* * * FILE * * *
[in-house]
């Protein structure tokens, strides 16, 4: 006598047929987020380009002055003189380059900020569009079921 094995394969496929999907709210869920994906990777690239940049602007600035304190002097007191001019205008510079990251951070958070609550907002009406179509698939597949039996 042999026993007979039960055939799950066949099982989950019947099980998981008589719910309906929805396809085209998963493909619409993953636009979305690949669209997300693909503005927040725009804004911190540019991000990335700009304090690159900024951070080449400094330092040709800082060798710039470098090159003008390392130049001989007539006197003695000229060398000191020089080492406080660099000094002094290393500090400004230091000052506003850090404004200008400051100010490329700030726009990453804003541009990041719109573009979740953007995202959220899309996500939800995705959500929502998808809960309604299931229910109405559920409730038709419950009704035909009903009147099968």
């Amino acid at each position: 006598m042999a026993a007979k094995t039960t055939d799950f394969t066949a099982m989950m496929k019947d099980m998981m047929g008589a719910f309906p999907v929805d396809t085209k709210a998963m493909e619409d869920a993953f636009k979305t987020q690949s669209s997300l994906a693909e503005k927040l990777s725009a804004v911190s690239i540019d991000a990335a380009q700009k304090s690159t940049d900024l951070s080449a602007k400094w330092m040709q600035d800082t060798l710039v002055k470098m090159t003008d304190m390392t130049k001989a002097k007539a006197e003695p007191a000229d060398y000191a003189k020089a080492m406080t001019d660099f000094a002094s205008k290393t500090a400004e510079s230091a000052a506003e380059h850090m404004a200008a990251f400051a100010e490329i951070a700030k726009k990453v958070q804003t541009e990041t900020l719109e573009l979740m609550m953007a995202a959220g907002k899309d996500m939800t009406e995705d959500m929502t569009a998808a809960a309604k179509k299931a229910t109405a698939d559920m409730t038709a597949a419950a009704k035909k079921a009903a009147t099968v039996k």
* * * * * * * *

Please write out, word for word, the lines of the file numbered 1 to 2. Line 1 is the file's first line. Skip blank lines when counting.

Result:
[in-house]
């Protein structure tokens, strides 16, 4: 006598047929987020380009002055003189380059900020569009079921 094995394969496929999907709210869920994906990777690239940049602007600035304190002097007191001019205008510079990251951070958070609550907002009406179509698939597949039996 042999026993007979039960055939799950066949099982989950019947099980998981008589719910309906929805396809085209998963493909619409993953636009979305690949669209997300693909503005927040725009804004911190540019991000990335700009304090690159900024951070080449400094330092040709800082060798710039470098090159003008390392130049001989007539006197003695000229060398000191020089080492406080660099000094002094290393500090400004230091000052506003850090404004200008400051100010490329700030726009990453804003541009990041719109573009979740953007995202959220899309996500939800995705959500929502998808809960309604299931229910109405559920409730038709419950009704035909009903009147099968």